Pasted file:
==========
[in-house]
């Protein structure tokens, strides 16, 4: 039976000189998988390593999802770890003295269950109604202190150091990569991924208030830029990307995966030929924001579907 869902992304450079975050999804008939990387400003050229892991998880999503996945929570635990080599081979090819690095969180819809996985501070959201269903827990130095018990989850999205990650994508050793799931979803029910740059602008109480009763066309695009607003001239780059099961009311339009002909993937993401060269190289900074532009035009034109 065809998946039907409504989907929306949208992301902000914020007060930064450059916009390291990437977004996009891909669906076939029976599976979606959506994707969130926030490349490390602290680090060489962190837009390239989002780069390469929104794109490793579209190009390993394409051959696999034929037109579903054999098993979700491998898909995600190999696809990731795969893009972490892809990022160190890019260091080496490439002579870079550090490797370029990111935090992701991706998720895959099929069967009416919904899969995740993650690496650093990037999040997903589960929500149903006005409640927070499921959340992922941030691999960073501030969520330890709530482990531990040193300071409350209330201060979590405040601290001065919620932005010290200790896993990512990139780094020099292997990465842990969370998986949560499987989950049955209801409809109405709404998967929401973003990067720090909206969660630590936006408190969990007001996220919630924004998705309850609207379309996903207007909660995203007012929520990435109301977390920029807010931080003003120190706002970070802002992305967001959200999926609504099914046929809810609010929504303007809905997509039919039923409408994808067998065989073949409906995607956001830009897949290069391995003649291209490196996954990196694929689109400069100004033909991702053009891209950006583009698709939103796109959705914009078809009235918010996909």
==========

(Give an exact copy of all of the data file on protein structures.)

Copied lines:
[in-house]
């Protein structure tokens, strides 16, 4: 039976000189998988390593999802770890003295269950109604202190150091990569991924208030830029990307995966030929924001579907 869902992304450079975050999804008939990387400003050229892991998880999503996945929570635990080599081979090819690095969180819809996985501070959201269903827990130095018990989850999205990650994508050793799931979803029910740059602008109480009763066309695009607003001239780059099961009311339009002909993937993401060269190289900074532009035009034109 065809998946039907409504989907929306949208992301902000914020007060930064450059916009390291990437977004996009891909669906076939029976599976979606959506994707969130926030490349490390602290680090060489962190837009390239989002780069390469929104794109490793579209190009390993394409051959696999034929037109579903054999098993979700491998898909995600190999696809990731795969893009972490892809990022160190890019260091080496490439002579870079550090490797370029990111935090992701991706998720895959099929069967009416919904899969995740993650690496650093990037999040997903589960929500149903006005409640927070499921959340992922941030691999960073501030969520330890709530482990531990040193300071409350209330201060979590405040601290001065919620932005010290200790896993990512990139780094020099292997990465842990969370998986949560499987989950049955209801409809109405709404998967929401973003990067720090909206969660630590936006408190969990007001996220919630924004998705309850609207379309996903207007909660995203007012929520990435109301977390920029807010931080003003120190706002970070802002992305967001959200999926609504099914046929809810609010929504303007809905997509039919039923409408994808067998065989073949409906995607956001830009897949290069391995003649291209490196996954990196694929689109400069100004033909991702053009891209950006583009698709939103796109959705914009078809009235918010996909």